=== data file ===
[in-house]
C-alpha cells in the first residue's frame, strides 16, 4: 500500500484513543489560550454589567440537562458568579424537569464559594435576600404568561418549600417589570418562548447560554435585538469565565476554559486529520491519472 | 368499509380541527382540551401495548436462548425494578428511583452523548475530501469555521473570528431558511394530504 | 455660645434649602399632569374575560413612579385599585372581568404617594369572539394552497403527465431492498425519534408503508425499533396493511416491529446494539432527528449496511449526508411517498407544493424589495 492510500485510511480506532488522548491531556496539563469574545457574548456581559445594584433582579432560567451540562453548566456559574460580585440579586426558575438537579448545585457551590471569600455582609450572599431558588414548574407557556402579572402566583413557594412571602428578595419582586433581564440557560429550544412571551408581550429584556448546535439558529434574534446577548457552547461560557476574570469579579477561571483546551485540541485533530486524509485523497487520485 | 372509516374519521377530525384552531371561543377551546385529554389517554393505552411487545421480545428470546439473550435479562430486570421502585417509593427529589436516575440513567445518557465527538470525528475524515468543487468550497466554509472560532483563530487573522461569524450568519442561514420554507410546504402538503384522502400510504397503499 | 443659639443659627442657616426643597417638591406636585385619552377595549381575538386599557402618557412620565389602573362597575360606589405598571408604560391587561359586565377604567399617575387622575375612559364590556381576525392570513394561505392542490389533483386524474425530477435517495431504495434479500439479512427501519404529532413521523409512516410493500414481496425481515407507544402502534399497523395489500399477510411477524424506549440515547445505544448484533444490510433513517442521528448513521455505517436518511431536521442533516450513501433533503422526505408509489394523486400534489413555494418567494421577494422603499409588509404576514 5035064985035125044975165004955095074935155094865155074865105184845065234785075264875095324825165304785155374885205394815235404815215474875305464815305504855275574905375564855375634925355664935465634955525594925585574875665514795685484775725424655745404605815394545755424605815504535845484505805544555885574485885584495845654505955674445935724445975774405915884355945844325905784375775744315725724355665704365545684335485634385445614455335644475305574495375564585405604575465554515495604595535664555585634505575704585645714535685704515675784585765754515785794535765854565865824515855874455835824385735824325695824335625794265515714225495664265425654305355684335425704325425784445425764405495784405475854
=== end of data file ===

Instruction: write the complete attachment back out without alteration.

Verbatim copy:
[in-house]
C-alpha cells in the first residue's frame, strides 16, 4: 500500500484513543489560550454589567440537562458568579424537569464559594435576600404568561418549600417589570418562548447560554435585538469565565476554559486529520491519472 | 368499509380541527382540551401495548436462548425494578428511583452523548475530501469555521473570528431558511394530504 | 455660645434649602399632569374575560413612579385599585372581568404617594369572539394552497403527465431492498425519534408503508425499533396493511416491529446494539432527528449496511449526508411517498407544493424589495 492510500485510511480506532488522548491531556496539563469574545457574548456581559445594584433582579432560567451540562453548566456559574460580585440579586426558575438537579448545585457551590471569600455582609450572599431558588414548574407557556402579572402566583413557594412571602428578595419582586433581564440557560429550544412571551408581550429584556448546535439558529434574534446577548457552547461560557476574570469579579477561571483546551485540541485533530486524509485523497487520485 | 372509516374519521377530525384552531371561543377551546385529554389517554393505552411487545421480545428470546439473550435479562430486570421502585417509593427529589436516575440513567445518557465527538470525528475524515468543487468550497466554509472560532483563530487573522461569524450568519442561514420554507410546504402538503384522502400510504397503499 | 443659639443659627442657616426643597417638591406636585385619552377595549381575538386599557402618557412620565389602573362597575360606589405598571408604560391587561359586565377604567399617575387622575375612559364590556381576525392570513394561505392542490389533483386524474425530477435517495431504495434479500439479512427501519404529532413521523409512516410493500414481496425481515407507544402502534399497523395489500399477510411477524424506549440515547445505544448484533444490510433513517442521528448513521455505517436518511431536521442533516450513501433533503422526505408509489394523486400534489413555494418567494421577494422603499409588509404576514 5035064985035125044975165004955095074935155094865155074865105184845065234785075264875095324825165304785155374885205394815235404815215474875305464815305504855275574905375564855375634925355664935465634955525594925585574875665514795685484775725424655745404605815394545755424605815504535845484505805544555885574485885584495845654505955674445935724445975774405915884355945844325905784375775744315725724355665704365545684335485634385445614455335644475305574495375564585405604575465554515495604595535664555585634505575704585645714535685704515675784585765754515785794535765854565865824515855874455835824385735824325695824335625794265515714225495664265425654305355684335425704325425784445425764405495784405475854